Police and supervisor shoot striking workers:
Four striking workers from the Bolt Corporation Company in Krugersdorp were shot and injured by police using rubber bullets on 6 July. The National Union of Metalworkers of South Africa (NUMSA) protested that the police response was excessive. Although their members were angry, they had been behaving in an orderly manner since the beginning of the strike.
In another incident, two workers were injured when a supervisor at Lockers Engineering Company owner based in Krugersdorp opened fire at striking protestors outside the company premises. Both injured workers were taken to hospital where one was reported to be in a critical condition and the other stable. The supervisor was arrested. There were also claims that police had harassed, intimidated, and shot at strikers in Bellville and Germiston. The strike claimed the lives of two people, one hit by car in Germiston and another in Kwazulu-Natal, although there were no suggestions that the police response was the cause of these tragic incidents.
The incidents took place during country-wide strikes in the first week of July by workers in the engineering, gold, chemicals, and coal sectors who were negotiating with employers for higher wages. NUMSA was joined by five other trade unions – the Chemical, Energy, Paper, Printing, Wood, and Allied Workers' Union (Ceppwawu), the Metal and Electrical Workers' Union (Mewusa), United Association of South Africa (Uasa), Solidarity, and the South African Equity Workers' Association (Saewa). The unions were calling for wage increases of 10% to 13%, while employers were offering 7%. NUMSA said some senior managers were earning 20 times more than union members. The strike ended after two weeks, with an agreement on pay rises of between 8% and 10%.
39 strikers arrested: The nationwide strike by metal and engineering workers to press for better pay and working conditions continued into a second week and on 13 July, police arrested 39 members of the National Union of Metalworkers of South Africa (NUMSA) in Deal Party industrial area outside Port Elizabeth. The workers were briefly detained at the Mount Road police station, Port Elizabeth.
Police intimidate striking engineering workers: Engineering workers who faced a hostile police reaction during strikes in support of a pay rise at the beginning of July (see two previous articles) attempted to open a criminal case against police in Gauteng. They were unable to because of police intervention and intimidation however, reported the National Union of Metalworkers of South Africa (NUMSA).
Employers association seeks to nullify engineering collective bargaining agreement: The National Employers Association of South Africa (NEASA) went to court in October an attempt to nullify the collective bargaining Main Agreement signed in July by engineering industry employers and the National Union of Metalworkers of South Africa (NUMSA). The NEASA had earlier tried to ban a strike by NUMSA and had petitioned the Labour Ministry not to officially publish the collective bargaining agreement. In November, however, the Labour Court dismissed the application brought by NEASA.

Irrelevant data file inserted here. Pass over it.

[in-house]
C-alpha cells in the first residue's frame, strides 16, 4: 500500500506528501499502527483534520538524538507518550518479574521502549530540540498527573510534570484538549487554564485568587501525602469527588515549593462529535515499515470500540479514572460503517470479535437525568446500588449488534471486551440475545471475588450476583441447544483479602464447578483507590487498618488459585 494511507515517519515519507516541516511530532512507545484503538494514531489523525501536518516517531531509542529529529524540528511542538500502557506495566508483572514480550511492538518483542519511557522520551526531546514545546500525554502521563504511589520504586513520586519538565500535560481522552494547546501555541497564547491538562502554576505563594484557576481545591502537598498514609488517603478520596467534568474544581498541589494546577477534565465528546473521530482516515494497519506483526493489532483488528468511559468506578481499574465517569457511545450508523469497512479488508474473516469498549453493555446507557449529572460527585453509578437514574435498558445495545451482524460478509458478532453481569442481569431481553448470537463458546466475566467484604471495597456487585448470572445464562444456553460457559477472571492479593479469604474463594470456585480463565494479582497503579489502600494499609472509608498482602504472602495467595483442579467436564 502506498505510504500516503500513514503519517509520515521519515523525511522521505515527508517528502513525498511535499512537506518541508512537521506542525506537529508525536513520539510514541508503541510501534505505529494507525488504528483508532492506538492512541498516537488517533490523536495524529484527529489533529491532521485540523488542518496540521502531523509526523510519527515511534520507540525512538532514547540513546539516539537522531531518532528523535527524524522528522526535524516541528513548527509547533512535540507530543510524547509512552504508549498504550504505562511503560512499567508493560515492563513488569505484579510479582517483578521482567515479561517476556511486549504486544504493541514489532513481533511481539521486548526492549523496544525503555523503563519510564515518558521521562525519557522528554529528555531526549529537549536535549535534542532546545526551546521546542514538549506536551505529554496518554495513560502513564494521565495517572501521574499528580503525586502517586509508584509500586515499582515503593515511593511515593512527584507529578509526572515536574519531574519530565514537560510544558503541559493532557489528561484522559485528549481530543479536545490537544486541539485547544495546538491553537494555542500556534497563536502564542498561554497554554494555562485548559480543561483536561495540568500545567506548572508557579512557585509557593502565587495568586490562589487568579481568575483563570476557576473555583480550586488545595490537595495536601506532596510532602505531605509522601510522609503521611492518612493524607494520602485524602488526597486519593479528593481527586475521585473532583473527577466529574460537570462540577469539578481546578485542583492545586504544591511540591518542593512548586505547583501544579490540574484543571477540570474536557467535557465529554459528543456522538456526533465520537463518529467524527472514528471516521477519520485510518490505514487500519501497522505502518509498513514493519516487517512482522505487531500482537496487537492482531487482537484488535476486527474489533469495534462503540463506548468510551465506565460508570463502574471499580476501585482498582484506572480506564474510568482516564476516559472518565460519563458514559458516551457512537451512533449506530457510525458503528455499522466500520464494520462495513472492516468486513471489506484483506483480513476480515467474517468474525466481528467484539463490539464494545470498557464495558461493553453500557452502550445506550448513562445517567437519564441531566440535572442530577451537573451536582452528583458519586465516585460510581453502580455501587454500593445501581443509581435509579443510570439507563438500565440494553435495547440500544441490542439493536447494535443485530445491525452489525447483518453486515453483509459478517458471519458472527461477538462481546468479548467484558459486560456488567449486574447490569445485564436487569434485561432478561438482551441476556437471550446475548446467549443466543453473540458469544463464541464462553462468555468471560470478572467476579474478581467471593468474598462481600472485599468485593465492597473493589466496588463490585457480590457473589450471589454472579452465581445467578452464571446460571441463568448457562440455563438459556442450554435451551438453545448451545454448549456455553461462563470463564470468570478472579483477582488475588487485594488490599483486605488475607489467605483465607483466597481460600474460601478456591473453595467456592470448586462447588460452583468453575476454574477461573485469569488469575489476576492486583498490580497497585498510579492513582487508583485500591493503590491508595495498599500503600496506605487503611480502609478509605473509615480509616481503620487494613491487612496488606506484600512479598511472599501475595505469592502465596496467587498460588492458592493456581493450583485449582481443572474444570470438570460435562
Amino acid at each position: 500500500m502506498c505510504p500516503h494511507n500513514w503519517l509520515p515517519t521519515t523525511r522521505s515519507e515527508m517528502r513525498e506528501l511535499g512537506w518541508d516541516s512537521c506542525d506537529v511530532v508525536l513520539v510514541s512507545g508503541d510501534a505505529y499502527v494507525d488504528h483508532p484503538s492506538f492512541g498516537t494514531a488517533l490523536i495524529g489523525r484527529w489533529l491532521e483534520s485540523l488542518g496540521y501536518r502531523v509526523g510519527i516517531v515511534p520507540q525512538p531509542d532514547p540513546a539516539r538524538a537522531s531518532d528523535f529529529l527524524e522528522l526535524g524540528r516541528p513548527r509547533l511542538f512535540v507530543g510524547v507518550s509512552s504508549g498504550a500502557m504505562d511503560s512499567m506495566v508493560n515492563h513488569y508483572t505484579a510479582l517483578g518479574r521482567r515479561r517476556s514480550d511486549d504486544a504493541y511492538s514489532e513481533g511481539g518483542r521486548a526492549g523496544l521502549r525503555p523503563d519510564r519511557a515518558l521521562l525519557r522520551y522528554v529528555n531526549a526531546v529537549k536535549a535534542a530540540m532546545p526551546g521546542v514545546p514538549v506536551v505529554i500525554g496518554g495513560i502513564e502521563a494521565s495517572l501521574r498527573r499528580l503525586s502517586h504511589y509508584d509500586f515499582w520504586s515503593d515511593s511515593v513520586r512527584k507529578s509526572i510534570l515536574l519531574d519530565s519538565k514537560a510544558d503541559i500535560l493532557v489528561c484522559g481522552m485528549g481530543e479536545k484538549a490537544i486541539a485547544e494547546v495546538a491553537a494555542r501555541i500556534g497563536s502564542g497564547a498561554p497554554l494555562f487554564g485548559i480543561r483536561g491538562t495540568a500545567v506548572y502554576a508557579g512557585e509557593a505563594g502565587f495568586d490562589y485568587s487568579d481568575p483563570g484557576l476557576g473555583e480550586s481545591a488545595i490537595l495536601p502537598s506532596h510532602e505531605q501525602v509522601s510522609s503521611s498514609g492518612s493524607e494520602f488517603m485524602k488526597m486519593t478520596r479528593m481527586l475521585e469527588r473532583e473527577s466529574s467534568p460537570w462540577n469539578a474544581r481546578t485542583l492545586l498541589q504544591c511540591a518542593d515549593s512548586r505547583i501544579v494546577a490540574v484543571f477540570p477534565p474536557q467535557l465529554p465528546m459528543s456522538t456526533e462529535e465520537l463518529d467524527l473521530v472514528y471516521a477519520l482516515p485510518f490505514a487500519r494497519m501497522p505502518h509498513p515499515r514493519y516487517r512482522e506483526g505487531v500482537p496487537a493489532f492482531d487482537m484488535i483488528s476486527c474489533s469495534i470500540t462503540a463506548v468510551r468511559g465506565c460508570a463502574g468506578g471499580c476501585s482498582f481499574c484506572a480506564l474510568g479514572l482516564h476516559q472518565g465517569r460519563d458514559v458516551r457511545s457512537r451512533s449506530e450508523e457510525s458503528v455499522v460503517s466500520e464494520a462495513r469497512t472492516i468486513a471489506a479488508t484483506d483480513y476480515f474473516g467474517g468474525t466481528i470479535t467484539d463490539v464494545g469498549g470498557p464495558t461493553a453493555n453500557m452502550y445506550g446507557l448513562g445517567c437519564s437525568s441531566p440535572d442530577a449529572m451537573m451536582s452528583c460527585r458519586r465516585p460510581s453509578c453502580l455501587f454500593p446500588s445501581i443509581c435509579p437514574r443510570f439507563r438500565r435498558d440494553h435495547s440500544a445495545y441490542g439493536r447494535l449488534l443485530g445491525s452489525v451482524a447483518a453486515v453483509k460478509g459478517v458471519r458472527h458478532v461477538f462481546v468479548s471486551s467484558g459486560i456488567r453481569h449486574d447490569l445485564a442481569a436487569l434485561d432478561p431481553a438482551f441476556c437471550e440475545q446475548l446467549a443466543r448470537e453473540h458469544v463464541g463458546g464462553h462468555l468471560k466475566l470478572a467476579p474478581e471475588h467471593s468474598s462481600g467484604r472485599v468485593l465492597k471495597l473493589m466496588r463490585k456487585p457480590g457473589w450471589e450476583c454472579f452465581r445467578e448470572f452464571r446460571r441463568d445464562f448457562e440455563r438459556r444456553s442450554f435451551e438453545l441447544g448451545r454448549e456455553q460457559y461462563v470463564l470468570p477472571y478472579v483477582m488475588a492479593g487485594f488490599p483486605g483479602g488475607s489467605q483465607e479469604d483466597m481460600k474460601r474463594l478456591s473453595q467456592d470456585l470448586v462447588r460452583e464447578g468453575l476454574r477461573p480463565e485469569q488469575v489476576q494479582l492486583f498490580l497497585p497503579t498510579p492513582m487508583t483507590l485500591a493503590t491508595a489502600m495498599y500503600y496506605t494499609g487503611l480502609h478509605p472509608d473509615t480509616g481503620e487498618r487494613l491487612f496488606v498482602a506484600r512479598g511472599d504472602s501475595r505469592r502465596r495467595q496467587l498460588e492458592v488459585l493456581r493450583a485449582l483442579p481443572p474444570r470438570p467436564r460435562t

Security guards attack union officials: Security guards working for the poultry producer County Fair sprayed tear gas in the face of an official from the Food and Agricultural Workers' Union (FAWU). The incident happened on 6 December when FAWU officials went to see striking County Fair Workers in Klipheuwel, Durbanville. Two officials, Mlungilisele Ndongeni and Gafieldien Benjamin, asked to speak to management for further talks about workers' demands over bonuses. When they commented that it seemed inappropriate for the security guards to be having a barbecue during the strike, one of the guards suddenly sprayed tear gas in an official's face. Another security guard kicked Gafieldien Benjamin in the face and started to beat him up. Striking workers came to assist their union officials and the guards responded by firing rubber bullets. Several workers were injured as a result. The FAWU lodged a complaint about the assault with the local police.
Meter reader company tries to block union formation: When 150 workers at the African Meter Reading Company voted for permanent employment, after being employed on six-month contracts for ten years, the employer, Khurishi Mphahlele, put ghost workers on the pay roll in an attempt to ensure that the workers did not meet the 50-plus-1% required for union recognition. Mphahlele claimed the company, which does water and electricity meter reading for the Johannesburg and Ekurhuleni metropolitan councils, was not his but his brother's, despite having signed letters naming himself as managing director. With the support of the South African Transport and Allied Workers Union (SATAWU) the workers went on strike at the end of the year.